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How can I make a computer “Crash Proof?”

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How can I make a computer crash proof?

Ultimately, you can’t. You can make your system resilient, and you can prepare for the eventual crashes, but there’s simply no such thing as “crash-proof”.

Let’s talk about why that is.

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Bugs

All software has bugs. Period.

Bugs vary in degree and in impact, but all software has bugs.

That doesn’t mean we should give up trying to find them, far from it. Software developers and companies need to continue to do everything appropriate to ensure that there are as few bugs or mistakes as possible, so that those that remain will be of very low impact.

But there will always be bugs, and unfortunately, some of those bugs may be the kind that cause your computer to crash.

Unimaginable complexity

Now, one of the reasons that bugs are inevitable is what I call the “unimaginable complexity” of today’s systems.


We want the computer we purchased today to be capable of doing things we haven’t even thought of yet in just a couple of years.
Here’s a knee-jerk reaction I hear all the time: “Well, if they’d just stop adding features and making them so complex, we wouldn’t have so many bugs to worry about”.

The problem is that we as consumers demand complexity. We want our computers to be general-purpose devices. We want them to do more and more, and faster, and more… You get the idea.

We want the computer we purchased today to be capable of doing things we haven’t even thought of yet in just a couple of years.

The proof of this concept is in where people spend their money: what people buy, and what people use. Consumers want more and more features, more and more functionality. That simply implies more and more underlying complexity.

Bug! Hardware faults

So far I’ve been talking about software. The same is also true of hardware to some degree, but ultimately it’s important to realize that any and all hardware can wear out or break, and that can often in result in a crash. Some components wear out more quickly than others, but all components can eventually wear out or have a problem of some sort.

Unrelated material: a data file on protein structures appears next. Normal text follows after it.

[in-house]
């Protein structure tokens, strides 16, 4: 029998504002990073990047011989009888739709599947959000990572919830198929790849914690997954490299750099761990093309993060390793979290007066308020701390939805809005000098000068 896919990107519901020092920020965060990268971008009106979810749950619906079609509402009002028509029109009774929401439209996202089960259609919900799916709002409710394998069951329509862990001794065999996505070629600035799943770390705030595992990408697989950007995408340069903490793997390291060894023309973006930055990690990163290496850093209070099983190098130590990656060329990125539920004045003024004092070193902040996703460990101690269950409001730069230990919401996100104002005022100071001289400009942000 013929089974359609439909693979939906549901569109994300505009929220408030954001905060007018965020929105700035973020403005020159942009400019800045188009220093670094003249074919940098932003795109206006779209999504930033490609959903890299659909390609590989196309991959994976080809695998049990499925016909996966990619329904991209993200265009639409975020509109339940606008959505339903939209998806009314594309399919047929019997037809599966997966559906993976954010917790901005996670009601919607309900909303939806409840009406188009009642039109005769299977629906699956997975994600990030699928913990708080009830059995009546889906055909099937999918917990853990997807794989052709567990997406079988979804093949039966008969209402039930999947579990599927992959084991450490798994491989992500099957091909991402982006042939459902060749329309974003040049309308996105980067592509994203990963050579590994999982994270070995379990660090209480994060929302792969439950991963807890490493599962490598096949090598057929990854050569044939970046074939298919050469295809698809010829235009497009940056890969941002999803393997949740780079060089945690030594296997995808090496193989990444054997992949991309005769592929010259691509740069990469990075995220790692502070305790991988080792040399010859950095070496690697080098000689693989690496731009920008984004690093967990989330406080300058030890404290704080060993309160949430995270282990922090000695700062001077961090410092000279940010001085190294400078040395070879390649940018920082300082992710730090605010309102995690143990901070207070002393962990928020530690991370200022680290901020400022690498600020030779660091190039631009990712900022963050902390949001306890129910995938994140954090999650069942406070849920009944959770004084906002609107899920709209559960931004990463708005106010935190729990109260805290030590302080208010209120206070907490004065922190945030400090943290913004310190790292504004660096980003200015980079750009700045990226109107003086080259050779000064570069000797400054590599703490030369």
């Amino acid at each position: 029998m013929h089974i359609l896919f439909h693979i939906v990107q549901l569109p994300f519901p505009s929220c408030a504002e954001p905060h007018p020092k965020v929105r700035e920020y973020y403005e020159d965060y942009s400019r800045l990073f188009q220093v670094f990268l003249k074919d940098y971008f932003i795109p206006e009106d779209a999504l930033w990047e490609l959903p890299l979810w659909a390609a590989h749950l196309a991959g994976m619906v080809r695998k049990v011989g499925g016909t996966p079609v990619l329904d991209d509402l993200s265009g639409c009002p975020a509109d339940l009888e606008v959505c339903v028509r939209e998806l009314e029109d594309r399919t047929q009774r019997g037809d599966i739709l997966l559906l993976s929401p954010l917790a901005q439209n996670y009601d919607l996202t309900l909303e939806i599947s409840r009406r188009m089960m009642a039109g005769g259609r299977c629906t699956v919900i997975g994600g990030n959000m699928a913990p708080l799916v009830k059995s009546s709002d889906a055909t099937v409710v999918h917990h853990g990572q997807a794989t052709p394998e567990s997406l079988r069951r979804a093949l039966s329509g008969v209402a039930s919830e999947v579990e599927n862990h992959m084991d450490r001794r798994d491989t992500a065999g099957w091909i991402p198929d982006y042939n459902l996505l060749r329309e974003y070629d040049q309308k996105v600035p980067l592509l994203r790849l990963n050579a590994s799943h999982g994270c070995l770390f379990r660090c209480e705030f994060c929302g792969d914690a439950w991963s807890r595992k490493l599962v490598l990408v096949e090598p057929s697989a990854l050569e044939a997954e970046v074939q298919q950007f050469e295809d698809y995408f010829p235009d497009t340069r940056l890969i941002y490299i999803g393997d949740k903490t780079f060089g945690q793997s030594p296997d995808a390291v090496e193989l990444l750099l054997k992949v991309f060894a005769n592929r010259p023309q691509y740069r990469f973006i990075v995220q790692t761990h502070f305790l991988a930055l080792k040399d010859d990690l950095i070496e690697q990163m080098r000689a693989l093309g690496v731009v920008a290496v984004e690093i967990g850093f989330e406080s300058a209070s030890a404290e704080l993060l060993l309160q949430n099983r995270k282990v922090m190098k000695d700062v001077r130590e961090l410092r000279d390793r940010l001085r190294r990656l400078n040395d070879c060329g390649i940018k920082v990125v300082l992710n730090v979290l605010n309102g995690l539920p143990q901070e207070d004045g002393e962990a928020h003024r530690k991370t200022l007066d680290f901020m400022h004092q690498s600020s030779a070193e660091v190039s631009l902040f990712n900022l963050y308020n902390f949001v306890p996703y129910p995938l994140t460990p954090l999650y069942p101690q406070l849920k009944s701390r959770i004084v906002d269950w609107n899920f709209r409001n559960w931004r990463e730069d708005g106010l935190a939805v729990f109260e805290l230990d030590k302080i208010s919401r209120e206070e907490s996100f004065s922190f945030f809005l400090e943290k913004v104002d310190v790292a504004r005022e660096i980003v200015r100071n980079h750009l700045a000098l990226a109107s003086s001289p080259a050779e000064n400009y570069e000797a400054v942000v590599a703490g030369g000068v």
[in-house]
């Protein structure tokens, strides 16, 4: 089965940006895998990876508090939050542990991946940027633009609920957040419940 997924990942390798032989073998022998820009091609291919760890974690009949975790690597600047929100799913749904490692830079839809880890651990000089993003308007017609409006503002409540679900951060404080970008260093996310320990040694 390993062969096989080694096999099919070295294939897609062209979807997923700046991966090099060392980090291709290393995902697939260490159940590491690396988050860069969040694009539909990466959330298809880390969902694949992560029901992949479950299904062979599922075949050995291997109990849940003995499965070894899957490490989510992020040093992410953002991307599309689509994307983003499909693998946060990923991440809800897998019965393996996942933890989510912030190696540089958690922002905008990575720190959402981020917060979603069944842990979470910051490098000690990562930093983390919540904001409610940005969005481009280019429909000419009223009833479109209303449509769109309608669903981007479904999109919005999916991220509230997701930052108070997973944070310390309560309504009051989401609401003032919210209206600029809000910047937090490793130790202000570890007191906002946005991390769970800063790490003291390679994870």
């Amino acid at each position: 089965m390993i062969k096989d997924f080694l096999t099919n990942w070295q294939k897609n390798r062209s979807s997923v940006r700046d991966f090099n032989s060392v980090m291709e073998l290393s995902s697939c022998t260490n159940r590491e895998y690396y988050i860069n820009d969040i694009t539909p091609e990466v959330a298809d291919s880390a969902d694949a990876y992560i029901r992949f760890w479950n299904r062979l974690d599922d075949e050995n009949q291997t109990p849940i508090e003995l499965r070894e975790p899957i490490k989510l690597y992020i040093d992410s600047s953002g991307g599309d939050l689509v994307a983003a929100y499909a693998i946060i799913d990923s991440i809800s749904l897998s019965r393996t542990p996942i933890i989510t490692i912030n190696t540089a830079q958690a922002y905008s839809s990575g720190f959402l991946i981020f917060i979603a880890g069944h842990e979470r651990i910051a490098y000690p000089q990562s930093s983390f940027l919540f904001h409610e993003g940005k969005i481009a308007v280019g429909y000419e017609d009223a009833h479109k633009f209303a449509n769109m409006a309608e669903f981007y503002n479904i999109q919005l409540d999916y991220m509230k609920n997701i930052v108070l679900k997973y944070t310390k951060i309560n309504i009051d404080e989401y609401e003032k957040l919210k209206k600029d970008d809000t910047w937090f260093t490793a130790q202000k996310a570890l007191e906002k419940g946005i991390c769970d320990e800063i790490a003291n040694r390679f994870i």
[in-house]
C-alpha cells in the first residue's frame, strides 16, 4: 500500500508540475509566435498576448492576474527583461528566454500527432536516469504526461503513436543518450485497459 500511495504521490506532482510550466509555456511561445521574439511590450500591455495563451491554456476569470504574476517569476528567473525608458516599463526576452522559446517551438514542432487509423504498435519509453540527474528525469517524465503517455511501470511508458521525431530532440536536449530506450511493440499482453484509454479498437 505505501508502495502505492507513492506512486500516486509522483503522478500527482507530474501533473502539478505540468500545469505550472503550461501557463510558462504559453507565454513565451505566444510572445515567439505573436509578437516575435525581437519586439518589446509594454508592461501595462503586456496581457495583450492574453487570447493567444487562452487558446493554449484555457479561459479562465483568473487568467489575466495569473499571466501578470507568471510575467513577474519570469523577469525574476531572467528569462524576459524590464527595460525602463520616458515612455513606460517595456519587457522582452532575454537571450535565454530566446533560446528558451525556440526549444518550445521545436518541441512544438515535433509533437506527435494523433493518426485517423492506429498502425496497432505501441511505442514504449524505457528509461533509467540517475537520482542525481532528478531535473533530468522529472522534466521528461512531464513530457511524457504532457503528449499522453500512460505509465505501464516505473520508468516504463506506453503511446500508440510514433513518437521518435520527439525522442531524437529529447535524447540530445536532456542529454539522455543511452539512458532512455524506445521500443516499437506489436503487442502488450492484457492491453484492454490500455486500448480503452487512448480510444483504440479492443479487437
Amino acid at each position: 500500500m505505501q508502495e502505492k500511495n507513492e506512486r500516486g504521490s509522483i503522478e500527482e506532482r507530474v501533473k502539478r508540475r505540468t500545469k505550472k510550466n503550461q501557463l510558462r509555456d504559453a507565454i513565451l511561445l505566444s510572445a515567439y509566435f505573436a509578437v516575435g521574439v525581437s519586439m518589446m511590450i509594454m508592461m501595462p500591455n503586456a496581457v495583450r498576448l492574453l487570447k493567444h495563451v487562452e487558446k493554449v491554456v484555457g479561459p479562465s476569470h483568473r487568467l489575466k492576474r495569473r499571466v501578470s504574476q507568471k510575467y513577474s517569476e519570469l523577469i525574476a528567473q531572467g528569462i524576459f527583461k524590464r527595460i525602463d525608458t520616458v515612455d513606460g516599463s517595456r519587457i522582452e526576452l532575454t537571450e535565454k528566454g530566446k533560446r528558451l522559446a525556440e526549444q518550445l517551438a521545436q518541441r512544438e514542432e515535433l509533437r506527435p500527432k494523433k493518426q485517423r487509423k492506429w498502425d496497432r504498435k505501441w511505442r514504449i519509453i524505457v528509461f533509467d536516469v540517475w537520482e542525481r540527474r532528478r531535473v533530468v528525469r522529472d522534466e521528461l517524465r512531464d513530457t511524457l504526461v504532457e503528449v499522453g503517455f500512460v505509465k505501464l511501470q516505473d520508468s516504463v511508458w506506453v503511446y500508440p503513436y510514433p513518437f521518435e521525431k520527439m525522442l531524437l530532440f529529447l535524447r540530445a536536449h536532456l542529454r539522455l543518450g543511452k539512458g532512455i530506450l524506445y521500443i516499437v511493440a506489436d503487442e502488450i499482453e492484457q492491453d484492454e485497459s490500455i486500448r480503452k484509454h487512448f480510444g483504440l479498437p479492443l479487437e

Now, you might argue that computers should be designed to be more resilient to failures.

To this argument I say exactly two things. One: you really have no idea how resilient your system already is. There is so much that can and actually does go wrong that you’re blissfully unaware of, because the system is already compensating or already dealing with the issue. Two: Building resilience and failure tolerance adds… you guessed it, more complexity.

Be prepared

So, rather than looking for crash-proof, you need to do what you can to be crash-resilient and crash-prepared. Look for quality of course in the computers and the components and software you purchase. Keep your software up to date and of course (you know this is coming) back up.

Be prepared for the day, not if but when your computer crashes, because I guarantee it: sooner or later, your computer will crash.

Posted: December 6, 2013 in: Editorials
Shortlink: https://askleo.com/12329
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I'm Leo Notenboom and I've been playing with computers since I took a required programming class in 1976. I spent over 18 years as a software engineer at Microsoft, and after "retiring" in 2001 I started Ask Leo! in 2003 as a place to help you find answers and become more confident using this amazing technology at our fingertips. More about Leo.

2 comments on “How can I make a computer “Crash Proof?””

  1. Wikipedia estimates that there are of somewhere around 45 million lines of code in Windows XP. I don’t know about Windows 7 or 8 but probably at least as many, most likely more.

    Imaging trying to find a mistake somewhere in those 45 million lines of program code. –It would be like trying to find all the typos and punctuation mistakes in every newspaper in the country! –No matter how many you find, there will always be more!

    Reply
  2. Come on, we know you want to say it, “leave it in the box!” Stuff happens…I’ve been using desk top type computers since they were the size of a suitcase. Never had a problem until that one day, sitting at my workstation sipping a cup of coffee, reading for the umpteenth time a manual I had written. A jet flew by and at some point a sonic boom ensued. Where did the coffee end up? Rule 1, don’t do it and it won’t happen.

    Reply

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